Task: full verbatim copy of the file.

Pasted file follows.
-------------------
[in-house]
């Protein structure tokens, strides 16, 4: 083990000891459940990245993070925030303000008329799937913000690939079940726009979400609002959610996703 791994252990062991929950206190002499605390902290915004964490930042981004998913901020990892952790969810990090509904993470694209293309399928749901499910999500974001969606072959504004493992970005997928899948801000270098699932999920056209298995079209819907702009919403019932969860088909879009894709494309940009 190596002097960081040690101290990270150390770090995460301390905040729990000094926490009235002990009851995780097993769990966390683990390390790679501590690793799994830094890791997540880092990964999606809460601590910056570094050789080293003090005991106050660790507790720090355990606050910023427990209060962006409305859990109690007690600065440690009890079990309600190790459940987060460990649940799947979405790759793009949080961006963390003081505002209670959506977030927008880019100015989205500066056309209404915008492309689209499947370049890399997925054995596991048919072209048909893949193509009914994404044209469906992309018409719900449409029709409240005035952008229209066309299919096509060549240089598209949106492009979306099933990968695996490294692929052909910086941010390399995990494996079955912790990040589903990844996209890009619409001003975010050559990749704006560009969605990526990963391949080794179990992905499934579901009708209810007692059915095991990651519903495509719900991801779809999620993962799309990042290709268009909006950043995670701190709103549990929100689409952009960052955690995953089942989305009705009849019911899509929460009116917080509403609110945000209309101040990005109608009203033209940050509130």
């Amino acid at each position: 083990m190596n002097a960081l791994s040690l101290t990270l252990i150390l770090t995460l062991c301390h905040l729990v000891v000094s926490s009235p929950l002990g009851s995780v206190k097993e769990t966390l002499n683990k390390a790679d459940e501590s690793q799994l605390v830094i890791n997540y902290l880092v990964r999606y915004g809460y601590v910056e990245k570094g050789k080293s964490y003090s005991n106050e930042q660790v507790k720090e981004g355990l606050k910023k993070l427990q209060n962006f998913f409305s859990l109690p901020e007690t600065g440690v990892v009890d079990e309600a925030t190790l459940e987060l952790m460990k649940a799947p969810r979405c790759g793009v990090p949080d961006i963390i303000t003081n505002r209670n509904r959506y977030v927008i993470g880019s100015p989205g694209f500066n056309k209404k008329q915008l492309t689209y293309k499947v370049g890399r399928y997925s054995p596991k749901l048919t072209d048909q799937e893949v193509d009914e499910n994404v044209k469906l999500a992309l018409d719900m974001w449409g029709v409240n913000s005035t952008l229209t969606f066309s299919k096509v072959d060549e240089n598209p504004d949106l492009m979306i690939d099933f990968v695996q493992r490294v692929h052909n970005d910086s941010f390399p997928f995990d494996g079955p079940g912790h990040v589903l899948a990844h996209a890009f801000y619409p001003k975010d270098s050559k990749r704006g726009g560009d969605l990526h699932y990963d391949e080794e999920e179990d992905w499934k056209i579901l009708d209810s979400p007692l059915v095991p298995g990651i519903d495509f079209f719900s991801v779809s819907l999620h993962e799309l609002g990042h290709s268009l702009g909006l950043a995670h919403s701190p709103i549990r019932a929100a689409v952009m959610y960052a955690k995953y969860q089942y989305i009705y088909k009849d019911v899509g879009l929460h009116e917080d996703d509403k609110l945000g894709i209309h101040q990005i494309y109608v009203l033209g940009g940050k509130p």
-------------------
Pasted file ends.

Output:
[in-house]
């Protein structure tokens, strides 16, 4: 083990000891459940990245993070925030303000008329799937913000690939079940726009979400609002959610996703 791994252990062991929950206190002499605390902290915004964490930042981004998913901020990892952790969810990090509904993470694209293309399928749901499910999500974001969606072959504004493992970005997928899948801000270098699932999920056209298995079209819907702009919403019932969860088909879009894709494309940009 190596002097960081040690101290990270150390770090995460301390905040729990000094926490009235002990009851995780097993769990966390683990390390790679501590690793799994830094890791997540880092990964999606809460601590910056570094050789080293003090005991106050660790507790720090355990606050910023427990209060962006409305859990109690007690600065440690009890079990309600190790459940987060460990649940799947979405790759793009949080961006963390003081505002209670959506977030927008880019100015989205500066056309209404915008492309689209499947370049890399997925054995596991048919072209048909893949193509009914994404044209469906992309018409719900449409029709409240005035952008229209066309299919096509060549240089598209949106492009979306099933990968695996490294692929052909910086941010390399995990494996079955912790990040589903990844996209890009619409001003975010050559990749704006560009969605990526990963391949080794179990992905499934579901009708209810007692059915095991990651519903495509719900991801779809999620993962799309990042290709268009909006950043995670701190709103549990929100689409952009960052955690995953089942989305009705009849019911899509929460009116917080509403609110945000209309101040990005109608009203033209940050509130």
């Amino acid at each position: 083990m190596n002097a960081l791994s040690l101290t990270l252990i150390l770090t995460l062991c301390h905040l729990v000891v000094s926490s009235p929950l002990g009851s995780v206190k097993e769990t966390l002499n683990k390390a790679d459940e501590s690793q799994l605390v830094i890791n997540y902290l880092v990964r999606y915004g809460y601590v910056e990245k570094g050789k080293s964490y003090s005991n106050e930042q660790v507790k720090e981004g355990l606050k910023k993070l427990q209060n962006f998913f409305s859990l109690p901020e007690t600065g440690v990892v009890d079990e309600a925030t190790l459940e987060l952790m460990k649940a799947p969810r979405c790759g793009v990090p949080d961006i963390i303000t003081n505002r209670n509904r959506y977030v927008i993470g880019s100015p989205g694209f500066n056309k209404k008329q915008l492309t689209y293309k499947v370049g890399r399928y997925s054995p596991k749901l048919t072209d048909q799937e893949v193509d009914e499910n994404v044209k469906l999500a992309l018409d719900m974001w449409g029709v409240n913000s005035t952008l229209t969606f066309s299919k096509v072959d060549e240089n598209p504004d949106l492009m979306i690939d099933f990968v695996q493992r490294v692929h052909n970005d910086s941010f390399p997928f995990d494996g079955p079940g912790h990040v589903l899948a990844h996209a890009f801000y619409p001003k975010d270098s050559k990749r704006g726009g560009d969605l990526h699932y990963d391949e080794e999920e179990d992905w499934k056209i579901l009708d209810s979400p007692l059915v095991p298995g990651i519903d495509f079209f719900s991801v779809s819907l999620h993962e799309l609002g990042h290709s268009l702009g909006l950043a995670h919403s701190p709103i549990r019932a929100a689409v952009m959610y960052a955690k995953y969860q089942y989305i009705y088909k009849d019911v899509g879009l929460h009116e917080d996703d509403k609110l945000g894709i209309h101040q990005i494309y109608v009203l033209g940009g940050k509130p």